Circuits are similar to supersets but instead of pairing two exercises together, you’re pairing together an entire string of exercises. The goal is to get through the whole series (usually as quickly as possible) before taking a rest. Then you repeat the circuit several times. This style of training is great for building cardio and muscular endurance. They also tend to go by pretty quickly.
5) Warm-up (and Cooldown) Properly.
The way you warm-up and cooldown really does make a difference.
It helps your body either prepare for your training day, reset after it’s over, and recover faster so that you can do it all again. Warm-ups and cooldowns are the perfect places to focus on rehab work, improving your range of motion, and taking mental time for yourself.
If nothing else, pick up a foam roller. Rolling has been shown to reduce muscle soreness, increase range of motion, and even improve performance in things like the vertical leap. Research shows that even 2 minutes of foam rolling can improve your range of motion by up to ten degrees. (That’s huge.)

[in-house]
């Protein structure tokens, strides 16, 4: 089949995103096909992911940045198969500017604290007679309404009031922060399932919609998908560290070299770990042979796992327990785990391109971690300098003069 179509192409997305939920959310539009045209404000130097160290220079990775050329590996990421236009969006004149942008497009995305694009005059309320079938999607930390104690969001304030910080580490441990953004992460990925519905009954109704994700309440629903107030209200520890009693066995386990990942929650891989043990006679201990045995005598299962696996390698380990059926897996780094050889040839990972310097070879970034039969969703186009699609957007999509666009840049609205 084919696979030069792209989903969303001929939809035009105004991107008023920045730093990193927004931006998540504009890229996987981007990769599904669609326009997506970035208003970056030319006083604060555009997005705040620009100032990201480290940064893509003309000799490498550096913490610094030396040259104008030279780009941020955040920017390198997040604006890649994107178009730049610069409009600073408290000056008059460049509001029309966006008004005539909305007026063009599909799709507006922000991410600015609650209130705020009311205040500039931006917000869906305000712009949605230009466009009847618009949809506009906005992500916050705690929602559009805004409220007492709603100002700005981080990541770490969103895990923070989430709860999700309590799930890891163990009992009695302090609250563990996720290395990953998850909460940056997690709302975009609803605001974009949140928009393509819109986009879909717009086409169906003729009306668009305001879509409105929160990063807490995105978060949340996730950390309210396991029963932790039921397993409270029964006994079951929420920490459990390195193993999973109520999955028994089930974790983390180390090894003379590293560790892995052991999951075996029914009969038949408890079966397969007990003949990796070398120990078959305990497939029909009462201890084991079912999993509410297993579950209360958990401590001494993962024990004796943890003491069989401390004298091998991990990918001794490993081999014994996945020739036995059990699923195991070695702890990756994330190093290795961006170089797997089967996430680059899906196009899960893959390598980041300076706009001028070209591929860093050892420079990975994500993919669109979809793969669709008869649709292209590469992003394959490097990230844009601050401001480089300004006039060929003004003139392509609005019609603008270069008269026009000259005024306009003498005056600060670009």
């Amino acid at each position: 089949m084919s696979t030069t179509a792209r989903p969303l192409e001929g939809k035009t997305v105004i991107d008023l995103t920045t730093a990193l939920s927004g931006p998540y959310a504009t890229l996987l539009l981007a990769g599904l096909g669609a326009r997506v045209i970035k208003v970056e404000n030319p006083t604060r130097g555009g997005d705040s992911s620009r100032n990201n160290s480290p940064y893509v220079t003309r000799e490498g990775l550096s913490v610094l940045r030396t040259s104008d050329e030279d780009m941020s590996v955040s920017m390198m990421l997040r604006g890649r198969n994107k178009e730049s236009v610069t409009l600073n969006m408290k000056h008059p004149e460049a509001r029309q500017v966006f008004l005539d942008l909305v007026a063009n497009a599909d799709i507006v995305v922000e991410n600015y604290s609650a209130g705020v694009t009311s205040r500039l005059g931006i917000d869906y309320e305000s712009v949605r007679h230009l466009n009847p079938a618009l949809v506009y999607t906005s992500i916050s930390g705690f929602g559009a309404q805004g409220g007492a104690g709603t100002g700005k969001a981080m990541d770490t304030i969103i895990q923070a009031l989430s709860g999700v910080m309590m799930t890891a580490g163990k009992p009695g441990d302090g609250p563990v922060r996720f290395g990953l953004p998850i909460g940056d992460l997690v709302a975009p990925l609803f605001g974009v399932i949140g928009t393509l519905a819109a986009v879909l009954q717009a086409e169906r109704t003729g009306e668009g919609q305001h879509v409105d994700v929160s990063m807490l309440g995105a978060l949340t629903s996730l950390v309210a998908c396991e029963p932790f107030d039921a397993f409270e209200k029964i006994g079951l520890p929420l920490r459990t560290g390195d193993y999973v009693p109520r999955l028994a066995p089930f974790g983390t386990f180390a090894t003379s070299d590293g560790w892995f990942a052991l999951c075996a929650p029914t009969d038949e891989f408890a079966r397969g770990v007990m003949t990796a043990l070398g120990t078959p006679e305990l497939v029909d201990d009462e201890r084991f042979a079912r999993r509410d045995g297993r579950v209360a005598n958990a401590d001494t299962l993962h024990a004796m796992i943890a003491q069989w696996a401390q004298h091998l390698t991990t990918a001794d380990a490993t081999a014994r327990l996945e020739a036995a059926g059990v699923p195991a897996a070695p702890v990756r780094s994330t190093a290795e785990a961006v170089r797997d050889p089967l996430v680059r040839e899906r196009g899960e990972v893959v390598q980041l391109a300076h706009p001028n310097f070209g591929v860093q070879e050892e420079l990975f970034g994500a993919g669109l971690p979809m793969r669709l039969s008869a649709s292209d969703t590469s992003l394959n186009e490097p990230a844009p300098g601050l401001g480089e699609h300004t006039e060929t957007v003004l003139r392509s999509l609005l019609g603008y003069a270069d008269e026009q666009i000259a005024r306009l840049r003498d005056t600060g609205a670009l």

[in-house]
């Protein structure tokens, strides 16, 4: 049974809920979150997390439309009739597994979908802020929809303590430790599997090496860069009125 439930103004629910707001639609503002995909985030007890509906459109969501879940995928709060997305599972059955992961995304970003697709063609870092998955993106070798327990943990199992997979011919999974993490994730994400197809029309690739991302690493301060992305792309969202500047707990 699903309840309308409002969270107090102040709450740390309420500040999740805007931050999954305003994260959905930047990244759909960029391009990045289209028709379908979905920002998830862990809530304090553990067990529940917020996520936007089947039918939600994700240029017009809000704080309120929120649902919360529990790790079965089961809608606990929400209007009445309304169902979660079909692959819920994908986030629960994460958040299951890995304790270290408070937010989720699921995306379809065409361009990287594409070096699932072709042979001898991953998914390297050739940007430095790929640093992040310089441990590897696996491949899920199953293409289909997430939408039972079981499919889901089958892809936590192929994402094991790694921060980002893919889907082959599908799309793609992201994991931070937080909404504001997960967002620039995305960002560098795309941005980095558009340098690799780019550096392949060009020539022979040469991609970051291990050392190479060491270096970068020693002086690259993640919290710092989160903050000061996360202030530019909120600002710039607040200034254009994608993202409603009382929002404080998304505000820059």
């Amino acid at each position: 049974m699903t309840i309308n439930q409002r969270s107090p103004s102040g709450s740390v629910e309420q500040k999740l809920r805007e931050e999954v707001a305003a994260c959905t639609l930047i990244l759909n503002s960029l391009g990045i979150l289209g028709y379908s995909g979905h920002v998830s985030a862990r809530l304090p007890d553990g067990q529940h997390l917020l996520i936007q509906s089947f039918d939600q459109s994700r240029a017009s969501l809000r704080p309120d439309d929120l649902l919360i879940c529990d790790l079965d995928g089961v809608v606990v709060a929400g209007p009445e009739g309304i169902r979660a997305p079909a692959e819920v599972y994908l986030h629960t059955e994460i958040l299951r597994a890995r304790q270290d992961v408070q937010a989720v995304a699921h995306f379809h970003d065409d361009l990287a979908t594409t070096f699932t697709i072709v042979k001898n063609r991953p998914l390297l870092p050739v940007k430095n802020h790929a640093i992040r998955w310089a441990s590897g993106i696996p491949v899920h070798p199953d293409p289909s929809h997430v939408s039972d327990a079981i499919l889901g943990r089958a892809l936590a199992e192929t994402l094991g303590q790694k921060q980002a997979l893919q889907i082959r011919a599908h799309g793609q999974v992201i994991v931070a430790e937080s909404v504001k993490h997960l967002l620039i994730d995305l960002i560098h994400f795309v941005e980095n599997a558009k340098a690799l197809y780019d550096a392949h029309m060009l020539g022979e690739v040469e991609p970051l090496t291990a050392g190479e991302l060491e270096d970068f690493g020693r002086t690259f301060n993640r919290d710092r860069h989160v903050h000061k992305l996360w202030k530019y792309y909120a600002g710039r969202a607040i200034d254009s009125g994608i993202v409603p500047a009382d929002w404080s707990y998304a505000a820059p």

And as always…
Your training plan really only needs to do two things:
- get you closer to your goal
- keep you healthy
If what you’re doing is working, stick with it. If you choose to mix it up, make sure that it’s meeting those two criteria. There are a million different ways to train for what you want, find one that works and go from there.
Reset your training this year by building a habit of consistent training and giving your lungs and legs a boost to start the year.
The 30/30/30 Challenge is for you if you’ve been struggling to train, but know that you need to. If you want a quick, “easy” program that will get you back into the habit of training and start you off on the right skate for your season.
- 3 workouts per week to build your strength and cardio using basic moves and minimal equipment.
- Coaching videos for EVERY exercise so you can get your form locked in.
- Weekly emails to keep you motivated and give you tips for making each training day effective.
- Quick. Super quick. 30 minutes or less each day.
This is the program you need to get you ready for the season, break you out of your rut, and kick your legs (and lungs) into gear. One month to regain your consistency.
Will you accept the challenge?